# Histogram Equalization

It’s still not possible for us to know what `image[i,j]` contains, but FWIW note that `1` is a literal that automatically gets parsed as `Int` (`Int64` on most systems):

``````julia> typeof(1)
Int64
``````

I don’t understand why you think you need the `UInt8()` conversion here, but adding `1` to the result of `UInt8()` makes this conversion superfluous anyway due to type promotion that happens when adding a `UInt8` and an `Int`:

``````julia> UInt8(255)
0xff

julia> UInt8(255) + 1
256

julia> typeof(UInt8(255) + 1)
Int64
``````
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Again, this is not a good idea, since you will get an error unless `image[i,j] * 255` is exactly a whole number. Therefore, you should use `round` or `trunc` instead.

1 Like

I understand now how it works. Thanks!

if you see the code, I’m didn’t add “+1” to

`frequency[UInt8(image[i,j] * 255) ] += 1 `

which doesn’t make sense to get a histogram. so i updated that line to

``````frequency[UInt8(image[i,j] * 255) +1 ] += 1  #this works
``````

The explanation for using `UInt8` and `multiplying by 255` is explained my tutor as follow,

You need to cast like this in order to use the image values for access. The internal representation uses Normed{UInt8, 8}, since this corresponds directly to the underlying data representation (UInt8), but also behaves like a floating point number, so you can do useful calculations on the images without converting between representations.

and the image is `Gray image`

i couldn’t upload the image as it’s in `.tif` file.

But you’re doing it here:

`UInt8(image[i,j] * 255) +1` will not be an `UInt8`, because an `UInt8` plus an `Int64` is an `Int64`, and `1` is an `Int64`, look:

``````julia> typeof(UInt8(5) + 1)
Int64
``````

Since you don’t provide any example image data, it’s difficult to say whether what your tutor is saying is correct, but it looks strange to me. As far as I understand `image[i,j] * 255` will be a `Float32`, and in that case there’s no obvious need to use `UInt8`, but I guess no harm, either. But I am very skeptical of using `UInt8()` instead of `round(UInt8, )` or `trunc(UInt8, )`.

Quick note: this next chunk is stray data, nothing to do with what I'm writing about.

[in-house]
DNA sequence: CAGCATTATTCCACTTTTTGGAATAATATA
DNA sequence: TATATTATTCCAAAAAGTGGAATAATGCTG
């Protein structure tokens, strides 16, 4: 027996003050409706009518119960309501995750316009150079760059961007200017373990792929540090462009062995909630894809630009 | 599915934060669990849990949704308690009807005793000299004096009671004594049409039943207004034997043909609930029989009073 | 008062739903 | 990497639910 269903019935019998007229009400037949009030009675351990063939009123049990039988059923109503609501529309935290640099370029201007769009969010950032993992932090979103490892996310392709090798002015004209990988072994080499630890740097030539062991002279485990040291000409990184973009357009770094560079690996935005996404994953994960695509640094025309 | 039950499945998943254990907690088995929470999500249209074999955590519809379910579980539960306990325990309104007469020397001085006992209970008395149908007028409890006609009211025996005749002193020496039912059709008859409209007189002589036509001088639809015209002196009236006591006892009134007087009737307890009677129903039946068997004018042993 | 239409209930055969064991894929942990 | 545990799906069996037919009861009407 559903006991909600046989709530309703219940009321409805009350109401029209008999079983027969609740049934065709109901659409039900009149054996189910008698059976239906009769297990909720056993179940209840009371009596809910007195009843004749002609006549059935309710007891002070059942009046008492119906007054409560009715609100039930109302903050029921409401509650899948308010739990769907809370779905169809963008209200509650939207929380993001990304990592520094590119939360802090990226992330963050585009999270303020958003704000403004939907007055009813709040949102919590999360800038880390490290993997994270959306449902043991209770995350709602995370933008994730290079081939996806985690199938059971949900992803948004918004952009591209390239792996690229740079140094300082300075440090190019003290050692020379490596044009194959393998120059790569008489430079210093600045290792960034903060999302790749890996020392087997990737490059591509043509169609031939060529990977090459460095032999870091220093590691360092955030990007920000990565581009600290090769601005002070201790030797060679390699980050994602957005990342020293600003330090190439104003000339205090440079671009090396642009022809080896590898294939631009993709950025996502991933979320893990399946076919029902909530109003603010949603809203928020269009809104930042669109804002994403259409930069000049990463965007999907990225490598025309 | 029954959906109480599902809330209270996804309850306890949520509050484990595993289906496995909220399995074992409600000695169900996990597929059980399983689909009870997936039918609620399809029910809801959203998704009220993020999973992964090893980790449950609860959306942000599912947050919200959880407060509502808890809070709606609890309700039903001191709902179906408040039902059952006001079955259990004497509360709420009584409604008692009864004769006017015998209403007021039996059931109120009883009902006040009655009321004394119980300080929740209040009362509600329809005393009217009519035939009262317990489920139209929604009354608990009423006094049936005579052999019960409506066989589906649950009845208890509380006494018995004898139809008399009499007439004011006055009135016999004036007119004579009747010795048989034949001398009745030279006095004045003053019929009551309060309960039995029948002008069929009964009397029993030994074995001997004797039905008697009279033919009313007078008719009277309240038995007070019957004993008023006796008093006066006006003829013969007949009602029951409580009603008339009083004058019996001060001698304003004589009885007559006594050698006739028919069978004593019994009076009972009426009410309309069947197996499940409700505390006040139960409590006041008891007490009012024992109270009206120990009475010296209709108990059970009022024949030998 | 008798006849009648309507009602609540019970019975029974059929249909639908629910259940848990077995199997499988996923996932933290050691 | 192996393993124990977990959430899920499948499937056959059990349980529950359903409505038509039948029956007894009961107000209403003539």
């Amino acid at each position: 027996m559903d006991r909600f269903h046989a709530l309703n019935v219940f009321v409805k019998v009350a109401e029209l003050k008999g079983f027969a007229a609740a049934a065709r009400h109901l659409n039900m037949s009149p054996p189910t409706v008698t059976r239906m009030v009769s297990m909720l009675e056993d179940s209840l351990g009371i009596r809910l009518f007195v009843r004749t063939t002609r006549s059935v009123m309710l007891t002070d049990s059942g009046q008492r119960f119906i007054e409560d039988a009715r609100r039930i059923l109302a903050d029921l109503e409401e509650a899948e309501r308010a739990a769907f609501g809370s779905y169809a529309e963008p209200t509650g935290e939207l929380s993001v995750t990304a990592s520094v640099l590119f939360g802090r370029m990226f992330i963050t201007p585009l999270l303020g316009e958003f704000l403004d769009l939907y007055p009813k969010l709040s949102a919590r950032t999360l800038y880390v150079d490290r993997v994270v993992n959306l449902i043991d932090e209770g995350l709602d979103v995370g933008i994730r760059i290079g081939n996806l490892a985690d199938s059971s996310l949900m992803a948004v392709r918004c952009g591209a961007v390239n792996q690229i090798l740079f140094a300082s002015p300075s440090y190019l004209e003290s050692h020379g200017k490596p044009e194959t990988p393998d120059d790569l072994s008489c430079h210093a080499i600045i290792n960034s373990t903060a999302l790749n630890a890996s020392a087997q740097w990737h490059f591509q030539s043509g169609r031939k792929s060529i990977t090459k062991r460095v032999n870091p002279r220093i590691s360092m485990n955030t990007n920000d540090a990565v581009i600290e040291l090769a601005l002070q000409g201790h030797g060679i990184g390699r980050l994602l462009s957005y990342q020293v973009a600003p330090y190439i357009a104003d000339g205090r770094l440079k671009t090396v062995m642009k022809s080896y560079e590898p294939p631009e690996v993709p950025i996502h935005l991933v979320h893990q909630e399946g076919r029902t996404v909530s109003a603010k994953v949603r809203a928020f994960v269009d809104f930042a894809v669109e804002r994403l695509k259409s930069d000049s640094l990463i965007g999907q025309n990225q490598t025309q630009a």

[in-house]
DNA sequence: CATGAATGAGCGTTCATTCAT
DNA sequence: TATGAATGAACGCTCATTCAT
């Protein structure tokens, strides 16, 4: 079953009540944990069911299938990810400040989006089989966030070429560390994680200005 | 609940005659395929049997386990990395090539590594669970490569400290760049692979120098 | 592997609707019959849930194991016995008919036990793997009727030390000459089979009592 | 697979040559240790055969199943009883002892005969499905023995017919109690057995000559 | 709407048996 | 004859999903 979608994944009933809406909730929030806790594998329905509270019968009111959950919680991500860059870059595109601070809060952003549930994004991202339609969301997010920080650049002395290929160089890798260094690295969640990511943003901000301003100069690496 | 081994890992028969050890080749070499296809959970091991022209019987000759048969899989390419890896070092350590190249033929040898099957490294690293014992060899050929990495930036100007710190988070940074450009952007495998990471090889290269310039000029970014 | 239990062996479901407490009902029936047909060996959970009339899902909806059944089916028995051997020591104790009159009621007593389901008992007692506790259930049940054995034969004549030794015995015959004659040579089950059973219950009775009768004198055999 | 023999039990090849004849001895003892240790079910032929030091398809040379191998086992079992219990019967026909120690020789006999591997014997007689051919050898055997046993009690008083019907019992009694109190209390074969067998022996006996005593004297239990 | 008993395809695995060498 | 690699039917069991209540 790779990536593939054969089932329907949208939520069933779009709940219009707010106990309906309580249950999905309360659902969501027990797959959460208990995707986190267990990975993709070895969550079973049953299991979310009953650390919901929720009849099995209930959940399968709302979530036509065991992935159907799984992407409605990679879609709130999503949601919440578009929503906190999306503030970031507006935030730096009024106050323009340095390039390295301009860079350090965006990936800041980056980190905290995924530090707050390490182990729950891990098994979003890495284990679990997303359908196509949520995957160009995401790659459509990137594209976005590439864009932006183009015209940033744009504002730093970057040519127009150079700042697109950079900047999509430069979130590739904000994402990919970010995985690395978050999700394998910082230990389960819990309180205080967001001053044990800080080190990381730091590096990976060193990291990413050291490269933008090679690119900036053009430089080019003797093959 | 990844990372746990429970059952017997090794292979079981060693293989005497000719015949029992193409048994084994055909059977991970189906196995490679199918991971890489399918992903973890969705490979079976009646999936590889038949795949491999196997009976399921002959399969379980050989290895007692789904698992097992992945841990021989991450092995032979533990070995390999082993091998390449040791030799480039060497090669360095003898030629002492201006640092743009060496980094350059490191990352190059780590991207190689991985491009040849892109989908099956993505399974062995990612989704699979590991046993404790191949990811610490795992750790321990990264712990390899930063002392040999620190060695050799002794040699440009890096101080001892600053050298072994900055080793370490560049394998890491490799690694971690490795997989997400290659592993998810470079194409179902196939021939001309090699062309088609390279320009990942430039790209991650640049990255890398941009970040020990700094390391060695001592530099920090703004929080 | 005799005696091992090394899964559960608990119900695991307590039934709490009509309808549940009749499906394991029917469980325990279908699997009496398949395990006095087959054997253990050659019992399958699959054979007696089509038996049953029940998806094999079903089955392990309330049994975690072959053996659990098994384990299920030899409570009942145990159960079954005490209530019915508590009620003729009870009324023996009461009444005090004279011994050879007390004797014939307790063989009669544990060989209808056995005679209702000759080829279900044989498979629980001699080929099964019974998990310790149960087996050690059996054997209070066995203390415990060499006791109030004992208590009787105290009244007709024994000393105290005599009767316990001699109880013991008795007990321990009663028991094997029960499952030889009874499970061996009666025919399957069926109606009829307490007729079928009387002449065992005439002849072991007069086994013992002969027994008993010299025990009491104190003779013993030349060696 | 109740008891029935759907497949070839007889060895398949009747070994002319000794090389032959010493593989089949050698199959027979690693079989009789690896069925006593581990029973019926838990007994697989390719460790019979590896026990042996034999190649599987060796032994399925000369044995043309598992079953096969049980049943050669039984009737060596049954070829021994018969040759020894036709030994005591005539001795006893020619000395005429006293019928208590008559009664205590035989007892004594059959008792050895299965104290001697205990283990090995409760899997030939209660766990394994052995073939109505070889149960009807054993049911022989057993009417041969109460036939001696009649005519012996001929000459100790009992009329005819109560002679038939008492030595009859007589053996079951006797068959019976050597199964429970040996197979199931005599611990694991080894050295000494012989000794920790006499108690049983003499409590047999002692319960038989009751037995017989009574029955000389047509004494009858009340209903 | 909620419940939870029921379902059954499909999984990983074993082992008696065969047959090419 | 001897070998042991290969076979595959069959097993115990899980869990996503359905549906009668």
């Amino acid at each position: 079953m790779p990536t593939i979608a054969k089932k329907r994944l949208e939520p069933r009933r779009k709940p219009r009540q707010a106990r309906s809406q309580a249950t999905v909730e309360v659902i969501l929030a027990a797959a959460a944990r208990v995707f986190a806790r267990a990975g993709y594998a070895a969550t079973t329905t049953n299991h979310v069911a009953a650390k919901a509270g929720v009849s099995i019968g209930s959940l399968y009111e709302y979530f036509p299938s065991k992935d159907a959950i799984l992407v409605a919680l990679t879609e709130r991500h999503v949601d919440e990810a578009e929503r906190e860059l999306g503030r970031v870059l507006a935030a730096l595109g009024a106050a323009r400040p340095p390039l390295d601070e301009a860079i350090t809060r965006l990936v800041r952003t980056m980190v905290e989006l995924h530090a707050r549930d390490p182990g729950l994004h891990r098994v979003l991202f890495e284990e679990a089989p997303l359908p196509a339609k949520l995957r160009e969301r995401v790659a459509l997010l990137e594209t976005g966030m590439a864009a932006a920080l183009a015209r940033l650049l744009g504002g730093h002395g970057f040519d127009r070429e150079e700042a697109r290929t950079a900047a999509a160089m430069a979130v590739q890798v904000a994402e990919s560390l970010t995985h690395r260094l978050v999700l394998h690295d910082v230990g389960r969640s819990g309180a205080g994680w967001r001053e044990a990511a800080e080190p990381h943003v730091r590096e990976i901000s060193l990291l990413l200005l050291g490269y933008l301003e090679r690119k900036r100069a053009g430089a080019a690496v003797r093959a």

Okay to reduce the confusion I went ahead an installed `TestImages`. Here’s what’s happening (I think):

``````julia> using Images, TestImages

julia> image = testimage("cameraman.tif");

julia> typeof(image)
Array{Gray{Normed{UInt8,8}},2}
``````

So `image` is an array of `Gray{Normed{UInt8,8}}` elements:

``````julia> image[1,1]
Gray{N0f8}(0.612)
``````

If you multiply those by an `Int`, as you do, you end up with:

``````julia> image[1,1]*255
Gray{Float32}(156.0f0)
``````

that doesn’t work for indexing, you need an integer. You converted this back to `UInt8`:

``````julia> UInt8(image[1,1]*255)
0x9c
``````

but then you’re directly adding a `1`, which as we said is just a literal that gets parsed as an `Int64`, and adding that to your `UInt8` just gives you a regular `Int`:

``````julia> UInt8(image[1,1]*255)+1
157
``````

So this is essentially the same as doing:

``````julia> Int(image[1,1]*255)+1
157
``````

Thanks for looking that up.

Question is, is

guaranteed to always be a whole number?

I don’t know enough about how images are represented, but there might be something about the `Gray{N0f8}` that means it holds discrete levels of 255 shades of gray which will always be an integer between 1 and 255 when multiplied by 255?

@DNF I noticed once of your reply saying, where the below code is initialized.

`out[UInt8([i,j] * 255)]`

Dumb me, I didn’t do that. Now I initialize with,

``````out = zeros(Uint8, sizeof(image))
``````

As I already initialized `out` with UInt8, I don’t need to do the conversion again in the code. So now I can change the line to

``````out[i,j] = cdf[image[i,j] + 1]
``````

And, I have attached an `.png` file and the code to show the working of histogram for the line, ` frequency[UInt8(image[i,j] * 255)+1 ] += 1 `

``````julia> function myHis(image)
m, n = size(image)
frequency = zeros(256)
for i in 1:m, j in 1:n
frequency[UInt8(image[i,j] * 255)+1 ] += 1
end

return frequency ./ sizeof(image)
end

`````` between 0 and 255.
0 represents black and 255 represents white